Following his phenomenal 2010, Ubaldo felt he deserved a raise. He had signed a previously club-friendly extension before the 2009 season, keeping him cost-controlled through 2014. With four years of cheap Ubaldo already wrapped up, Colorado instead locked up the other two members of their big triO, signing CarGo and Tulo to long extensions in early December. I agreed with the move at the time, citing Ubaldo's in-place contract and the unpredictability of pitchers. But it probably did not seem fair to Ubaldo, especially after Colorado made Jorge de la Rosa the third highest-paid pitcher in franchise history that off-season (following only Hampton/Neagle). But if his feelings were hurt, he did not publicize it.
That jersey I bought remains the only player jersey I own. It also has hung undisturbed in a clothing bag for three years. While the rest of the league saw Ubaldo unravel in April and May, he started falling apart in March. Rockies GM Dan O'Dowd publically scorned Jimenez for taking a vacation that February. I attended a Cactus League game that March in which Ubaldo allowed eight hits in the first inning to the White Sox. An hour later, while wearing Jimenez' jersey, a falcon released an unreal volume of its droppings directly on me. It was foreshadowing indeed.
Rockies fans have many theories to what happened to Jimenez in 2011. Some believe that injuries suffered during that spring and O'Dowd's negative comments made Ubaldo feel the need to assert himself further at any cost, pushing himself through injury into ruin. Others have floated the idea that he sulked his way out of his typical preparation. Still another theory suggests that injuries that spring made him alter his mechanics, losing effectiveness and confidence along the way until he could no longer regain his prior form. There is probably truth to all three ideas. It seems in retrospect that the Rockies believed he was broken beyond repair and wanted to sell as high as they could.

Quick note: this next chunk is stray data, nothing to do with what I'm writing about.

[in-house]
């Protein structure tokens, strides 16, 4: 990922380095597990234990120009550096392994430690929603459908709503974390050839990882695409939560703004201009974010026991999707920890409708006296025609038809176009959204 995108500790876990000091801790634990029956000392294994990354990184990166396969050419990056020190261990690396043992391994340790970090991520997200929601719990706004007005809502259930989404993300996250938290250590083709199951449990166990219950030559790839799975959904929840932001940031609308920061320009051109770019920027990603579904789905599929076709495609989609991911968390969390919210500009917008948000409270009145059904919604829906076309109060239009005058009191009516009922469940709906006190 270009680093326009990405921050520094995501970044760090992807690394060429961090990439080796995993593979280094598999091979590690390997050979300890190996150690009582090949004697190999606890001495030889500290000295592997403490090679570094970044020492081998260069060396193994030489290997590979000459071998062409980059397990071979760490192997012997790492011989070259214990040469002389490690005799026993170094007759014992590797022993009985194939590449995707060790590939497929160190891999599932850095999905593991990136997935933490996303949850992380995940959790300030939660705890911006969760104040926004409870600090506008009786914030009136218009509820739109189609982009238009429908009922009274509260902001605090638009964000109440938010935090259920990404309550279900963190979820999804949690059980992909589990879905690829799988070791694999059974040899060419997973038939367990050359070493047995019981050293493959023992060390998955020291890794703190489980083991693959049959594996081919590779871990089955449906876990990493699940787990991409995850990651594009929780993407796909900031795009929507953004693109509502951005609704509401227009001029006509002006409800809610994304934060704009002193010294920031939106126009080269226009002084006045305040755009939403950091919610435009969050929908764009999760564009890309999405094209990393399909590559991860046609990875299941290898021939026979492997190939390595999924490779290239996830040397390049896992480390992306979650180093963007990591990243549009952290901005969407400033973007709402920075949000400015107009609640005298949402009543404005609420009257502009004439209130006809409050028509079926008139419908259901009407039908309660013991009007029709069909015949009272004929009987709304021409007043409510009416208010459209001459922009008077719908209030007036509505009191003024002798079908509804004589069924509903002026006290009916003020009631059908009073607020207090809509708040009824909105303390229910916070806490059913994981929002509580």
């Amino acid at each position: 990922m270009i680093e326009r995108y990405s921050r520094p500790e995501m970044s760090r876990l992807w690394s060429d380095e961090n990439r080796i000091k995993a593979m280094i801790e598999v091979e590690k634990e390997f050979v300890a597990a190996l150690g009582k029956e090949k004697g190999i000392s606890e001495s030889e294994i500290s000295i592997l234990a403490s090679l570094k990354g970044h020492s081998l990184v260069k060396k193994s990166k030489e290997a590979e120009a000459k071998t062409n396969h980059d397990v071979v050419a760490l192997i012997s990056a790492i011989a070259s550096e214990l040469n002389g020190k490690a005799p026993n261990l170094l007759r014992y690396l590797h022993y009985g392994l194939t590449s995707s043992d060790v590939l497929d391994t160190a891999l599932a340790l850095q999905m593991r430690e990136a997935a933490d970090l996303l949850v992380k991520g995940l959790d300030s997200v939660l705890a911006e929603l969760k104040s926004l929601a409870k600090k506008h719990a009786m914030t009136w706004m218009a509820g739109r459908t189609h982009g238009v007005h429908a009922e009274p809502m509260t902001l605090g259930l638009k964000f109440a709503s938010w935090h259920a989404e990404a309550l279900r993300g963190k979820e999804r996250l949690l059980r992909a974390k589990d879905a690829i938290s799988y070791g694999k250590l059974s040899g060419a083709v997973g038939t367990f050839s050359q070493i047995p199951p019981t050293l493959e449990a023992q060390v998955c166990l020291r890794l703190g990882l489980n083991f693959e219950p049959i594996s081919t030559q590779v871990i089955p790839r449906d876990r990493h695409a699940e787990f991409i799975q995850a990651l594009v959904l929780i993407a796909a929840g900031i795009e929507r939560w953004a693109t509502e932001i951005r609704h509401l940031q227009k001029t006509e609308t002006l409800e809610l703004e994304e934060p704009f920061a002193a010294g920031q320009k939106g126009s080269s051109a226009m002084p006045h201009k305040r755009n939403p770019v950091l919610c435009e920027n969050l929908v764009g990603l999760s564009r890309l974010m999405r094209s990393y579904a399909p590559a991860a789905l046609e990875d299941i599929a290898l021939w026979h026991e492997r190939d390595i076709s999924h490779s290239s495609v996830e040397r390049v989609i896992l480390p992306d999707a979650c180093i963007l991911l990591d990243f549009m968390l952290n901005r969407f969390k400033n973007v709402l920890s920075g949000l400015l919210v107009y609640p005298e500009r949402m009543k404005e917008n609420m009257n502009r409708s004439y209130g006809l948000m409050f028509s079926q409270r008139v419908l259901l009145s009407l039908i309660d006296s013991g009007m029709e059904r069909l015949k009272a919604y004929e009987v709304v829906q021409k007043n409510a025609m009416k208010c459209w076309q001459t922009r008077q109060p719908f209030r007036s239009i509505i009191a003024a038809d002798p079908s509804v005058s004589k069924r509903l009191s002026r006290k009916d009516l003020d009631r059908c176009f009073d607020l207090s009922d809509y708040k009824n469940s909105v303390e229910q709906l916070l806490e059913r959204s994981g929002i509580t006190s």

It was after the trade that negative feelings surfaced on both sides. While the exact quote escapes me, Tulowitzki was quoted as saying something to the effect of Ubaldo needing honor the contract he signed just two years before. In Spring Training 2012 as a member of the Indians, Ubaldo fired a fastball off of Tulo's arm in their first meeting. That attack was not well received. In just a year, Ubaldo transformed from an incredibly likeable cornerstone superstar to a cowardly, whiny punk to many Rockies fans. I have trouble with such absolutes, so that isn't why my Jimenez jersey remains untouched. As Ubaldo's effectiveness and image imploded in Colorado, so did the Rockies' fortunes on the field. It's a harsh reminder.
Now that Ubaldo has financial stability and a place he feels welcome, it is possible he could return to form. Maybe not 2010, but 2008 and 2009 would be a nice addition in Baltimore. If not though, he's still (probably) a really good guy to root for.